We're all familiar with the muscle cars built by Mopar, but once the heyday of Chrysler's high-performance offerings was ended due to high insurance premiums, fuel concerns, and emissions regulations, enthusiasts were left wondering how to express themselves with their vehicles. Fortunately, Dodge recognized this marketing gap, offering several different models of a vehicle that was easy to customize, the van.
If you grew up in the '70s like this author, there's no doubt you saw some groovy customized vans driving the streets of your town. Even before the conversion van craze of the '80s, automotive enthusiasts of the time were taking standard utility vans and using them as an artist's canvas, installing full-blown custom interiors with plush seating, diamond pleats, wood paneling, disco balls, wet-bars, special lighting, and a host of other accommodations. Outside, van owners could add multiple sunroofs, chrome wheels, fender flairs, and a variety of other equipment to make their vehicles uniquely personalized, and some even went as far as custom airbrushing wizards, lightning bolts, Siberian tigers, and the like on the sides of their vans. Vannin', as it was called, really took off during the mid to late '70s, with several publications devoted to the hobby. Noticing the trend, Chrysler caught on, offering several versions of the Dodge "Street Van" which was designed to be customized by the owner. As you can tell, we've always had a soft spot for the van craze, so when we saw a cool example of a custom Dodge van while surfing eBay, we had to make a bid.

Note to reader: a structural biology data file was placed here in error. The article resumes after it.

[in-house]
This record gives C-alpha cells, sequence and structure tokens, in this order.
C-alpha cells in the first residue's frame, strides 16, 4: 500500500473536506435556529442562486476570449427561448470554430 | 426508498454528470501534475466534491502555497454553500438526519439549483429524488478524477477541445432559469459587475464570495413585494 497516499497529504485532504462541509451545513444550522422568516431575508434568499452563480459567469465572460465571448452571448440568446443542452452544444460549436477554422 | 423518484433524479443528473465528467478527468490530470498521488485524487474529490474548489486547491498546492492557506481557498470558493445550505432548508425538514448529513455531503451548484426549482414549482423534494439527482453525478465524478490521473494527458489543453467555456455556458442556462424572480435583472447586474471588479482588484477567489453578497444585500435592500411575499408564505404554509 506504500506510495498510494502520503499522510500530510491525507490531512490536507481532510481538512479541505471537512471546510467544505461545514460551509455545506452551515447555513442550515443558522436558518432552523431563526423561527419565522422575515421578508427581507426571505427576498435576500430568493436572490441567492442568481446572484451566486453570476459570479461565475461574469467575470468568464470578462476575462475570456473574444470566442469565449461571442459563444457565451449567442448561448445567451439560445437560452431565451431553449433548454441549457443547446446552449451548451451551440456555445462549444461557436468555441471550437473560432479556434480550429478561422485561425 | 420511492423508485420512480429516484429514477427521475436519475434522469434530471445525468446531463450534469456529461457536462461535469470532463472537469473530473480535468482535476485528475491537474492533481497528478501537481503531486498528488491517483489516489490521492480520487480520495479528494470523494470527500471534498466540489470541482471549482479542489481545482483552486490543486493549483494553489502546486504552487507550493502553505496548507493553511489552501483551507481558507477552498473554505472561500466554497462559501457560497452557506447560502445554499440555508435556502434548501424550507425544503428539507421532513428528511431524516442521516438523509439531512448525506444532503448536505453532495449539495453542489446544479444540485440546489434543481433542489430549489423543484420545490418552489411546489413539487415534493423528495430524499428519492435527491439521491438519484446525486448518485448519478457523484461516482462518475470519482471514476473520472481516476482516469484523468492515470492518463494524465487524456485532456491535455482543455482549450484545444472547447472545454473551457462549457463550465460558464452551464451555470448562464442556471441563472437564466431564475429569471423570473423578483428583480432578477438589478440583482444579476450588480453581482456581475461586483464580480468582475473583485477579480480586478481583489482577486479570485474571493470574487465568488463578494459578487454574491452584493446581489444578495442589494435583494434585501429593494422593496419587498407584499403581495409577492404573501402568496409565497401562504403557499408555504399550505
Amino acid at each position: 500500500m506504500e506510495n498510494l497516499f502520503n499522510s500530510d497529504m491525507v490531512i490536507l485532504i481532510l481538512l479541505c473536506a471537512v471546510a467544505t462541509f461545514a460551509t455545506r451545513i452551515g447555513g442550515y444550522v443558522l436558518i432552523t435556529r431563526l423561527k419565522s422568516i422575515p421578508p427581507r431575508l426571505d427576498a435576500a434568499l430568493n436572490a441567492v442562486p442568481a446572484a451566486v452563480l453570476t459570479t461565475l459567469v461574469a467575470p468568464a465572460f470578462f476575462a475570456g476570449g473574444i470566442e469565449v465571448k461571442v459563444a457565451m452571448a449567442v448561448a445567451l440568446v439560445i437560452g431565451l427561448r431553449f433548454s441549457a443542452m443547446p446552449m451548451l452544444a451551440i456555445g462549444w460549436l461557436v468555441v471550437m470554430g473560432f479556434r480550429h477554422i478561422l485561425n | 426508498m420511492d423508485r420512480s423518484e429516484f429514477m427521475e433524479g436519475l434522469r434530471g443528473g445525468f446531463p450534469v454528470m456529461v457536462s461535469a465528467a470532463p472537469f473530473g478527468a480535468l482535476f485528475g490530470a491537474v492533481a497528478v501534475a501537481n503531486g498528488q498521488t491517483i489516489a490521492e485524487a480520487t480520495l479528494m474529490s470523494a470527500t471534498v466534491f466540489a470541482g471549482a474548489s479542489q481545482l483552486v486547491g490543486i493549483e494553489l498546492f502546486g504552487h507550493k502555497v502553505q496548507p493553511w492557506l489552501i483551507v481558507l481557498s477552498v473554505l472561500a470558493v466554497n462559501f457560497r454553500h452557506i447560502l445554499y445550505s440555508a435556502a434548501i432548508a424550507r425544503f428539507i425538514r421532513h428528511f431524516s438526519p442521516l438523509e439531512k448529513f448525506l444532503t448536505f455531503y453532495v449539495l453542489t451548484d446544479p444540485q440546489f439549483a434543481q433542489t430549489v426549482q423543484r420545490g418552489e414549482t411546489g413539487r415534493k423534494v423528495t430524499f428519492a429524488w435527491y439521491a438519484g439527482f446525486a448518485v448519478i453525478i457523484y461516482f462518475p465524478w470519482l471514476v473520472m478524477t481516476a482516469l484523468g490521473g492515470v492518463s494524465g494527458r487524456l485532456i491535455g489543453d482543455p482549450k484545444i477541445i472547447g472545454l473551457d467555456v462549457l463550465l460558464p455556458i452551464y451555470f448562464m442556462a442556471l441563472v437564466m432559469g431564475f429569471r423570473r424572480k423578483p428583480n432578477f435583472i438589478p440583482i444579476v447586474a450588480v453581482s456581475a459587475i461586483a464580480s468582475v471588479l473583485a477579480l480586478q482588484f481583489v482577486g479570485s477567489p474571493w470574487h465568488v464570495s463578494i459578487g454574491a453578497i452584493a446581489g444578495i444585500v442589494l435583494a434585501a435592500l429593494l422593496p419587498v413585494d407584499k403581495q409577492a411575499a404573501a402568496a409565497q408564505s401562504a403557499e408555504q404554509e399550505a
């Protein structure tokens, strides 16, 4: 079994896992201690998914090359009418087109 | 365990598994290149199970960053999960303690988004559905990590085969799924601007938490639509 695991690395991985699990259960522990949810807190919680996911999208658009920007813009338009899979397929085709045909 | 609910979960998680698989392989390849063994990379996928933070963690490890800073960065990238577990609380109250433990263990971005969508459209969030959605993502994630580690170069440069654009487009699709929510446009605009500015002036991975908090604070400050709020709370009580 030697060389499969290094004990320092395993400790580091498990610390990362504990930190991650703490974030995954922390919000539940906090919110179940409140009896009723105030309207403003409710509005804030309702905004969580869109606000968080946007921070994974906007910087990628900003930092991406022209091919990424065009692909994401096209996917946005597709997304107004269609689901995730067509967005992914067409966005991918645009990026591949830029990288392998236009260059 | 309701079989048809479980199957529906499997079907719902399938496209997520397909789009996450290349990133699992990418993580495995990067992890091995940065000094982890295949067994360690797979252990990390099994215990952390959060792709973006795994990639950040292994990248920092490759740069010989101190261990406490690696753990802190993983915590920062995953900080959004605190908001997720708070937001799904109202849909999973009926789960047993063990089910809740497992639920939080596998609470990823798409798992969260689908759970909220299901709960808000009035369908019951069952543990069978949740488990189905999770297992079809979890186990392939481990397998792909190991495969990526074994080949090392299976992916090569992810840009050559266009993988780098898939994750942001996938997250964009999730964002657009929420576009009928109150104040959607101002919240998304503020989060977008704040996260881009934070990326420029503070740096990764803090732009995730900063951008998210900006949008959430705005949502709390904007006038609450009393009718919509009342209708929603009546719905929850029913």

The particular van we were interested in was a '78 Dodge Tradesman 200, located about two hours away in southern Florida, and was advertised as a custom show van that had just made the trip to the east coast from California. In the pictures, this orange Dodge looked cool, sporting a custom fiberglass windshield visor and rear spoiler. And while it didn't have the water bed and heart-shaped bubble windows we hoped for, we felt it was a cool ride and the price was low enough to place a bid. We weren't sure our bid was high enough for a vehicle of this caliber, but in a few days eBay informed us that we'd won the Tradesman so we made plans to pick up our new purchase.
Rather than towing our new vehicle on a trailer, we decided to drive the van back since it had recently proven itself by making the trip from California. Our friend Garret Struck from Inline Performance drove us to Ft. Myers, Florida, to pick up our purchase, and we found the van to be just as advertised, with a very clean body and decent running 360 engine (though the Thermoquad carburetor was questionable). Even better, the first owner's custom shag carpet, wood paneling, fold-down rear couch, and wet-bar were still in place for a cool custom look.
After sealing the deal with cash, we drove to a nearby gas station to fill the van and check the fluids before beginning our trip. We had a couple of issues on the way home, mostly due to an inoperative fuel gauge and the Thermoquad, but eventually our van made the trip under its own power. Be sure to write in or email and let us know what we should do with our latest find, and don't forget to look at alternatives when it comes to finding a Mopar. Our cool van has a 360 four-barrel engine, new tires and brakes, is in rust-free condition, runs and drives, and cost us just a little over $1,000 to purchase. This is certainly a far-out deal on a way-cool Mopar driver.
After the muscle car craze died during the mid-'70s, some people chose to express themselv
Originally from California, this van was purpose built as a show van by the first owner, t
Our trip home wasn't without incident. The Thermoquad carb would just shut off after drivi
Custom accessories were the rage during the '70s, and people used their vans to take road
We aren't sure what all the stains are, but we won't let our kids ride in here until it's
Externally, our van is wearing its original orange paint with some added pinstriping, and